Smooth and easy everyday life, convenient moving, flexible services, healthiness, safety and eco-friendliness. These are the words specialists use to describe our future. We hope it’ll arrive soon!
Smartpost, SmartLiving and Residential Flow. The names alone associated with living services tell of a smart and easy future. YIT is implementing living services in pilot projects carried out in co-operation with Posti Group, Fortum, KONE Corporation and Kauppahalli 24.
“YIT wants to advance things that make everyday life easier,” says Pekka Helin, YIT’s Senior Vice President in charge of Living Services.
Making everyday life easier is the sum of many things. It involves everything from urbanisation, digitalisation and a sense of community to a sharing economy and demanding customers. The perception at Fortum, for example, is that important trends include urbanisation and an increase in the end-user’s decision-making power.
“Uniform homes and the related services no longer meet people’s needs,” says Sakari Aulanko, Development Manager at Fortum’s SmartLiving unit.
Teppo Voutilainen, Head of KONE’s New Services and Solutions Division, agrees. KONE is approaching the future by lending an ear to its customers in small group discussions held in 10 countries.
“People need different kinds of solutions to ease up their everyday life. It’s our job to think about the ways in which a house can respond to people’s changing needs,” says Voutilainen.
According to Toni Laaksonen, Vice President in charge of Parcel Services at Posti Group, people want to save time.
“Services have moved closer to people all the time. We live a 24/7 life, and our services must adjust to it. Opening hours from 9 to 5 no longer cut it.”
The concept of shopping has already changed. Veijo Heinonen, Managing Director of Kauppahalli24, gives an example:
“When I told my son that we should go and buy him a pair of football trainers, I started to pull on my jacket, whereas he headed for his computer.”
Talking fridge or a household stock management system?
When specialists envision the future 20 years from now, they do so cautiously.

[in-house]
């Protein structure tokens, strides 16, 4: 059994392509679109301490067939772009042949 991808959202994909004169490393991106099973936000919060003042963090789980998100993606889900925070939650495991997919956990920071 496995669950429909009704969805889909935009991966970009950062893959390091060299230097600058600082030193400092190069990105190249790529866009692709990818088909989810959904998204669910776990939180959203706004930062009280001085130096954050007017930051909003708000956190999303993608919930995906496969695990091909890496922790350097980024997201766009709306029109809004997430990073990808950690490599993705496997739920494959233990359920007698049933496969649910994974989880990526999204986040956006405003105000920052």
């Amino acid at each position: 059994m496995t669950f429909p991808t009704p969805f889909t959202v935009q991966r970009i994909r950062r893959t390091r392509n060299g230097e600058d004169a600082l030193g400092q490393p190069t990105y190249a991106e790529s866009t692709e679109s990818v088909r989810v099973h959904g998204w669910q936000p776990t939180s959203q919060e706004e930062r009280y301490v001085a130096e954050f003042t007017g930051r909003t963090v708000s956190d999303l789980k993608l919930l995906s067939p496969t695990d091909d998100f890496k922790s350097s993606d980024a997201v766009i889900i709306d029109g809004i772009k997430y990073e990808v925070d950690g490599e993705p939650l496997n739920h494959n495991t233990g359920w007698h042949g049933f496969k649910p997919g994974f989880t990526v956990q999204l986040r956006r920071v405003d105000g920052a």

“We tend to easily overestimate events in the near future, while underestimating changes farther down the road,” says Aulanko.
The prevailing belief at Fortum is that future building automation systems will work in such a way that homes take care of both themselves and their occupants.
“Ventilation, heat and lights will be smart. They turn themselves down if there are fewer people in the home or if the sun is shining through the windows. The home’s humidity and carbon dioxide levels are managed automatically,” says Rami Piik, Vice President of Smart Home Solutions at Fortum.
Voutilainen describes how people’s movement will become increasingly tailored in the future.
“Lifts and escalators, for instance, will recognise you and be able to function according to your wishes at home, in the office and in shopping malls. You won’t need keys, instead of which doors will remain open for precisely the time you want them to. If your eyesight has grown poor, the font on the info screen in the staircase will grow bigger.”
Laaksonen believes that the online buying of various services is already well on its way into the mainstream.
“Services, recycling, repair and maintenance – they’re also being bought digitally and wanted in homes. When the service experience is good, people will start using the new services,” he says.
According to Kauppahallis24’s Managing Director Heinonen, a number of solutions are being tested in terms of the bottlenecks of online shopping.
“Unmanned distribution robots, the organisation of distribution traffic in cities and Posti’s lockers in staircases are already good steps towards the home as a terminal to which services and products can arrive effortlessly.”
According to Heinonen, many future solutions are seen as too complex.